you now keep from evil; if you now follow what is good ; if you are gentle, and teachable, and reverent; if you observe religion young, and honour God's name, and His day, and His word; if you are like that good servant of the wicked Ahab, who “ feared the Lord from his youth ;” why, I can promise, because God has promised it, that you will reap the fruit of this in your life afterwards. You will, when grown men, be repaid by possessing that peace of an untroubled conscience, those habits of order and self-discipline, that fixed faith, that good and sober conversation, which are the sure out-growth of a godly wellspent youth.

And, on the other hand, if you, like so many

who have gone before you, neglect to improve your youth ; if you do not then sow the good seed that I have been speaking of — if you sow other sort of seed — if you are careless, irreligious, wanting in respect for God and man; not on the watch against temptation; the same will happen as you see to have happened to your elders. . When grown men-yes, and before, you will be entangled in many sins ; you will have your conscience burdened; you will—supposing the best case-supposing repentance and a desire to make up for folly-yet be sore tied and bound by the clog of your offences, by the hindering weight of your wasted youth and your rejected, spoiled opportunities.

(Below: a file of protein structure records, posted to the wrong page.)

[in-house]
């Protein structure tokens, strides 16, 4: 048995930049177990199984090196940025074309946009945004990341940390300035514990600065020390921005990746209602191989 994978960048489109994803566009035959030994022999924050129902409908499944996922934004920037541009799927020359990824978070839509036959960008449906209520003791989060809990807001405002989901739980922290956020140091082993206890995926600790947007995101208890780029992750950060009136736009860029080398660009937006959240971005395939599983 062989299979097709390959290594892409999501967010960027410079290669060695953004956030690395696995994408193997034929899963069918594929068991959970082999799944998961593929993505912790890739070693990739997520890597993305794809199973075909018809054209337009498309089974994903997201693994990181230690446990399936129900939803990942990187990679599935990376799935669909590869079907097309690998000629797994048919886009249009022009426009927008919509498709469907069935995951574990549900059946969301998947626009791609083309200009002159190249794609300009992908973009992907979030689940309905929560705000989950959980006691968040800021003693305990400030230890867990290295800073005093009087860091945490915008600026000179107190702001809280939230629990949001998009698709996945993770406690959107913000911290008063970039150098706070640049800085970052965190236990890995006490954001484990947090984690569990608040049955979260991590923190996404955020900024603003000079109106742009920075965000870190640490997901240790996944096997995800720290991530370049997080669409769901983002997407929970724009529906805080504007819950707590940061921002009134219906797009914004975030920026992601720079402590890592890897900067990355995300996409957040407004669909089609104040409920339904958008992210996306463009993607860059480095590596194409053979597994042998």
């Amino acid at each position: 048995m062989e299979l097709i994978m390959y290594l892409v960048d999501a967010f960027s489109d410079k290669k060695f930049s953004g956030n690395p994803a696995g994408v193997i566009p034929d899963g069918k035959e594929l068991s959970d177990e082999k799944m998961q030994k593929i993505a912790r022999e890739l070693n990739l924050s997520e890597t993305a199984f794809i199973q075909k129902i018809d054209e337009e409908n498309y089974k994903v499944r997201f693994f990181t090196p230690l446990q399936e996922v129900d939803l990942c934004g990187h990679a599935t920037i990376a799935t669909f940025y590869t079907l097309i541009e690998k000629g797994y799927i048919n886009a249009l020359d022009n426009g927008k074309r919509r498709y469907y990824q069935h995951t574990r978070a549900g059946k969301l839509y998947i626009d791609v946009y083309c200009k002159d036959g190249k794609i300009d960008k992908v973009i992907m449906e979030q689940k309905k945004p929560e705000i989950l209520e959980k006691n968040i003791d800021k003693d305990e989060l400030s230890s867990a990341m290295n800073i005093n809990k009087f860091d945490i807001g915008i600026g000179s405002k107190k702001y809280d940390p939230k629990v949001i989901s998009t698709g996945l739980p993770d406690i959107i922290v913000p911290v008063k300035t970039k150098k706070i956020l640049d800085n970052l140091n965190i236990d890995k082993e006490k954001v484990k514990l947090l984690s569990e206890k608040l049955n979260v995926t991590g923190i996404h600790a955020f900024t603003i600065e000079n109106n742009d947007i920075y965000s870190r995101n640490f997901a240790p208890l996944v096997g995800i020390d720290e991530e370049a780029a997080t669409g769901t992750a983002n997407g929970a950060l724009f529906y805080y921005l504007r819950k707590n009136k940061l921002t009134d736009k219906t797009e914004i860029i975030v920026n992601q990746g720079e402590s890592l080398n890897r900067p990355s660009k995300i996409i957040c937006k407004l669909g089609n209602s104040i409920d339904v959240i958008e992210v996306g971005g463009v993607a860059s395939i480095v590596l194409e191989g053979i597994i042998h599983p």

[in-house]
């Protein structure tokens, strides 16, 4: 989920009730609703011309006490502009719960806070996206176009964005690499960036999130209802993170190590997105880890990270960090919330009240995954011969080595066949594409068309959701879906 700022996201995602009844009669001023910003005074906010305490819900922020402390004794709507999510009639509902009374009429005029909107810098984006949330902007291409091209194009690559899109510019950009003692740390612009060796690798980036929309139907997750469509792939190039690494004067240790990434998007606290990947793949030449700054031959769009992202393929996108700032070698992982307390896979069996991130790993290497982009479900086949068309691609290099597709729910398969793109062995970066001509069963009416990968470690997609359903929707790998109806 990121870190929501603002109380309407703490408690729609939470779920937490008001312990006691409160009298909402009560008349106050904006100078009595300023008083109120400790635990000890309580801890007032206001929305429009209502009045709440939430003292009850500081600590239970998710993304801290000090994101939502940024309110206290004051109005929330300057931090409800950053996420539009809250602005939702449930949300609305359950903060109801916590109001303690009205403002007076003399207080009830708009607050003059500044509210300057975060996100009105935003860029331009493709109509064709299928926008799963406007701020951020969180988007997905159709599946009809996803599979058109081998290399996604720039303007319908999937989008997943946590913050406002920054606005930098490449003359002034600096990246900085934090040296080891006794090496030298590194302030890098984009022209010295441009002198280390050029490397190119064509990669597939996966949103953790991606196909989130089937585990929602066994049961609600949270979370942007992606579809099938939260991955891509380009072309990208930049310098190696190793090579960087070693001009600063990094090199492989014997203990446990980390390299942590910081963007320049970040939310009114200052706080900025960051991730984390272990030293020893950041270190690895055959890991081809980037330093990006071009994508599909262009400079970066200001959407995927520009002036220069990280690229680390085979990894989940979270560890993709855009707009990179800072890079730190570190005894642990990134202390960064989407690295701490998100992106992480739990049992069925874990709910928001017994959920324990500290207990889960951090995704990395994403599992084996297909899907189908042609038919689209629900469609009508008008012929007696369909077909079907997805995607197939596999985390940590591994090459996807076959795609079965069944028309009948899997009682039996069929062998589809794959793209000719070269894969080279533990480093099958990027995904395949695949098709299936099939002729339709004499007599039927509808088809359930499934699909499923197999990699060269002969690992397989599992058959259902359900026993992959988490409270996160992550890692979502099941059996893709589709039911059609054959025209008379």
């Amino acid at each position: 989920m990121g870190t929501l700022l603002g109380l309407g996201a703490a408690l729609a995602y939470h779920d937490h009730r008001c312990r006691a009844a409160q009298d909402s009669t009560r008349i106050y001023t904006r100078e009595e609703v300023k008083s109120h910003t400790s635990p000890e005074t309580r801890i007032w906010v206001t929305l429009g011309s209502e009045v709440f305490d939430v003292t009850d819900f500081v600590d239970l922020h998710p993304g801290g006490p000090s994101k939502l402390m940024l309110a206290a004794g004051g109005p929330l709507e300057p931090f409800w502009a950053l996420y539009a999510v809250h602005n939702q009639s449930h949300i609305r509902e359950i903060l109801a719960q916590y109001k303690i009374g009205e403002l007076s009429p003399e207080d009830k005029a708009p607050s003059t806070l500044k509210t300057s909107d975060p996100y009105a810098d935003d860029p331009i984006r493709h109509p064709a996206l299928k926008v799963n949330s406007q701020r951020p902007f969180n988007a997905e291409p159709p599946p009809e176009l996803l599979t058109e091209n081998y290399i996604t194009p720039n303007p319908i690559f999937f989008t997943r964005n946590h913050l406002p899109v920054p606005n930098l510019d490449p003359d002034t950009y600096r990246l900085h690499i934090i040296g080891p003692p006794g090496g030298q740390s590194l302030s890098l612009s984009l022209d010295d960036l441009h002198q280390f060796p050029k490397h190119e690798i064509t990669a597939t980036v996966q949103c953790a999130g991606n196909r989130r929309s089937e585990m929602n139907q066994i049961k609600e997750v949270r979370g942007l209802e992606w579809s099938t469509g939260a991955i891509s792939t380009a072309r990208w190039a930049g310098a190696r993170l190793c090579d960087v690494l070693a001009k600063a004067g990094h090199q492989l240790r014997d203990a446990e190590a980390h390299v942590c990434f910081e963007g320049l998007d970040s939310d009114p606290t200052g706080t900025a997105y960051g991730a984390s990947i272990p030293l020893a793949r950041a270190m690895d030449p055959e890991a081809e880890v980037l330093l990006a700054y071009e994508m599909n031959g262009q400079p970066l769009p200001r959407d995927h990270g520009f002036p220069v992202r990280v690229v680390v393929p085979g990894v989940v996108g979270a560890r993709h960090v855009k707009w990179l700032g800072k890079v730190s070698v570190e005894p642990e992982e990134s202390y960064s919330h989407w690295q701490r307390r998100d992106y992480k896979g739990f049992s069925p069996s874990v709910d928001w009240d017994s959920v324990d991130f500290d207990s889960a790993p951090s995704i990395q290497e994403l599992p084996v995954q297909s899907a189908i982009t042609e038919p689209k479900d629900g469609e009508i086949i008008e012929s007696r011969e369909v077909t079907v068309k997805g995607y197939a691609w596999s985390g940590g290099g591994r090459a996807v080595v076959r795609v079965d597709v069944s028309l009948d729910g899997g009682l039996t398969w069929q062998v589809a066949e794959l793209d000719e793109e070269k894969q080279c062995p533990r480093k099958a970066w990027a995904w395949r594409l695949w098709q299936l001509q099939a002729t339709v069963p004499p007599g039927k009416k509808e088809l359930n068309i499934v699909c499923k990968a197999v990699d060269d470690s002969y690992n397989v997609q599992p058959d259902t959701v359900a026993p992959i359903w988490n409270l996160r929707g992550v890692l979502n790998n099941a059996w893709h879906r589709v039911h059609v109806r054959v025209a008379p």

Therefore, as I said, use well your youth while it is in your power; before it become one of those old things which have passed away.

Again: other things as well as youth are passing, nay, are already gone. Look back but on a single twelvemonth,—think how many opportunities for dealing kindly by one another, for helping our brother, for converting sinners, for proving our fellowship in the gospel, are now lost to us, and for

We had them, and we failed to use them. We might surely, all of us, have shown more Christian kindness, more forbearance, more charity, both in word and in deed, than we have shown in


the last year. We must feel that the past is in this respect a witness against us. We have not done in it what we ought to have done—what, to have done, would now make us more comfortable and more at peace with ourselves.

There is in this thought matter for warning, matter for self-blame. Let us not decline to take it to ourselves. Let us call ourselves into judgment for our slackness. Let us not go on into another year before resolving, if God spare us, to make a better use of what opportunities may yet remain to us for doing good. Let us beware lest if we put off, or let slip such occasions, our hearts grow colder and more hard, and nothing be able to awake us to a right sense of our Christian duty, till, to our dismay, we are confronted with our Lord upon His throne, and hear from His lips the sentence from which there is no appeal,-“I was an hungered, and ye gave me no meat: I was thirsty, and ye gave me no drink: I was a stranger, and ye took me not in; naked, and ye clothed me not; sick, and in prison, and ye visited me not.”

Once again. Though old things are passed away, though we must have regret and sorrow, and shame of heart, in looking back and seeing how we have wasted and misused golden opportunities and precious time, it is not good, nor is it required of us, that we should despond. It is idle to sorrow